The signal 6(2) has the form of a phase-modulated oscillation. For the reception of phase-modulated oscillations are used in practice almost exclusively FM receivers which reproduce the angular frequency w d old I. Since the transmission of the measuring quantity, the current 1(t), is a process of finite band width, it is in the interest of a faithful reproduction of the frequency spectrum to transfonn the phase modulation into a frequency modulation. This is done simply by integrating the output signal (t) of the transformer 2 in the integration circuit 6 (FIG. I which has an integrating RC-circuit, so that with an output signal of the current transformer according to (17), the signal acting as a modulation function becomes '(r) (r) dz l8. and the function of interest M1) is obtained immediately in a frequency-demodulation, because of The signal emitted from the additive stage 34 is fed via the intermediate frequency filter 35, the amplifier 36, and the limiting circuit 37 to the demodulator 38 whose output signal is proportional to the measuring quantity and is fed to an indicator 39 or a recording device 40.

For the compensation of the temperature coefficient of the light modulator 7 is provided a bimetal-controlled potentiometer S which varies in dependence on the temperature the signal tapped from the output voltage divider of the current transformer. lclaim: 1. In the method for transmission and electronic evaluation ofa first light beam used for telemetry the intensity of which is so modulated that it is proportional to sine d (t), where (I) is the modulating signal depending on time (t), the steps which include:

generating in addition to said first modulated light beam a second light beam the intensity of which is so modulated that it is proportional to cos qS (t), where d) (I) is the above-defined modulating signal, said second light beam being thus shifted in phase by 1r/2 to said first light beam,

transmitting said first and second light beams via separate optical paths,

transforming said first and second light beams into corresponding first and second phase-shifted electrical signals,

generating two other electrical sinusoidal signals phaseshifted by 17/2 relative to one another and having a fixed angular frequency,

multiplicatively mixing said first and second electrical signals respectively with said other phase-shifted electrical signals,

adding the products resulting from said multiplicative mixing, and

frequency-demodulating the added products, whereby the modulating signal 46(1) is obtained.

2 The method as defined in claim 1 and which includes the further step of integrating the modulation signal with respect to time before using it for modulation of the light beam.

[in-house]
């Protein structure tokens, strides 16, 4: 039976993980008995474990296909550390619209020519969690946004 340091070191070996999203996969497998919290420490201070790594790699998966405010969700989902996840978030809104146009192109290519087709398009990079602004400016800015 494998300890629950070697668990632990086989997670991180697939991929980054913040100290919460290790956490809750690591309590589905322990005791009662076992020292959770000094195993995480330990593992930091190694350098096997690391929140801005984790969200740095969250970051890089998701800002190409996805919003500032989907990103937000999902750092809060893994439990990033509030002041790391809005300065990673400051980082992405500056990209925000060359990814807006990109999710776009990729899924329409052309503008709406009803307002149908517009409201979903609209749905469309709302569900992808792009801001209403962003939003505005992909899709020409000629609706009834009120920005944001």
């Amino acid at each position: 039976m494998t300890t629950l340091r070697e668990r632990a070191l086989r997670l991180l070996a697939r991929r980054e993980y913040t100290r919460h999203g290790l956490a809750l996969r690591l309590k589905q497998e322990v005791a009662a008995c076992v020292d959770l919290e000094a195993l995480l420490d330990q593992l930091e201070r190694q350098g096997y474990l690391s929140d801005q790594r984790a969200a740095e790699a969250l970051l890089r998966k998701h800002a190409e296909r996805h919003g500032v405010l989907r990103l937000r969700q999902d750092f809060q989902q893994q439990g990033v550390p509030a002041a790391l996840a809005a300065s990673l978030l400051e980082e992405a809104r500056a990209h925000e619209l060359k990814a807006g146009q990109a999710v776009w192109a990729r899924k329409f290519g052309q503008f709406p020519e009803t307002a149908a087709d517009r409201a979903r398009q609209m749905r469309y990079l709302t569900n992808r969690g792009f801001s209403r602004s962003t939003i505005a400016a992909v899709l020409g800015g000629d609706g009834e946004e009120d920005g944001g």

3. An arrangement at a receiving station for electronically evaluating two transmitted modulated light beams which are displaced in phase by 1r/2, which comprises a pair of photo-detectors each of which receives and transforms one of said modulated light beams into a corresponding electrical signal, a pair ofamplitude modulation stages for and connected respectively to the outputs of said photo-detectors, an intermediate frequency oscillator, means connecting the output from said intermediate frequency oscillator directly to one of said modulation stages and indirectly through a 11/2 phase shifter to the other modulation stage, a pair of subtraction stages each of which has one output connected respectively to the outputs of said modulation stages, one of said subtraction stages having as a second input thereto the oscillator output signal to one modulation stage and the other subtraction stage having as a second input thereto the oscillator output signal to the other modulation stage subsequent to the 1r/2 phase shift of said signal, said subtraction stages serving to separate the oscillator frequency from the amplitude-modulated signals, an adding stage receiving as inputs thereto the respective outputs from said subtraction stages for adding the amplitude-modulated signals separated from the oscillator frequency, an inter mediate frequency filter connected to the output from said adding stage, an amplifier stage connected to the output from said filter, a demodulator stage connected to the output from said amplifier stage, and an indicating and/or recording device connected to the output from said demodulator stage.

Patent Citations
Cited PatentFiling datePublication dateApplicantTitle
US2020327 *Sep 6, 1930Nov 12, 1935John Hays Hammond JrSingle side band transmission
US3290504 *Sep 6, 1963Dec 6, 1966IttDistortion compensation of optoelectronic devices
US3454771 *Jan 28, 1966Jul 8, 1969Rca CorpCubic crystal light modulator
Referenced by
Citing PatentFiling datePublication dateApplicantTitle
US3964020 *Mar 6, 1975Jun 15, 1976Hughes Aircraft CompanyHigh voltage system with self-test circuitry
US4063084 *Jul 19, 1976Dec 13, 1977Hughes Aircraft CompanyDual channel optical homodyne receiver
US4316141 *Oct 24, 1979Feb 16, 1982Asea AktiebolagMeasuring device with optical signal transmission
US5023945 *Dec 21, 1989Jun 11, 1991Gte Laboratories IncorporatedTransmission system using parallel optic links to achieve enhanced dynamic range
US5157542 *Jan 15, 1991Oct 20, 1992The Charles Stark Draper Laboratory, Inc.Optical FM modulation system
EP0010682A1 *Oct 16, 1979May 14, 1980Asea AbDevice for transmitting analogue signals over an optical link
U.S. Classification398/141, 398/205, 398/163, 398/183
International ClassificationG08C23/06, H04B10/155, G01R15/24
Cooperative ClassificationH04B10/505, H04B10/5053, G08C23/06, G01R15/247
European ClassificationH04B10/5053, H04B10/505, G08C23/06, G01R15/24D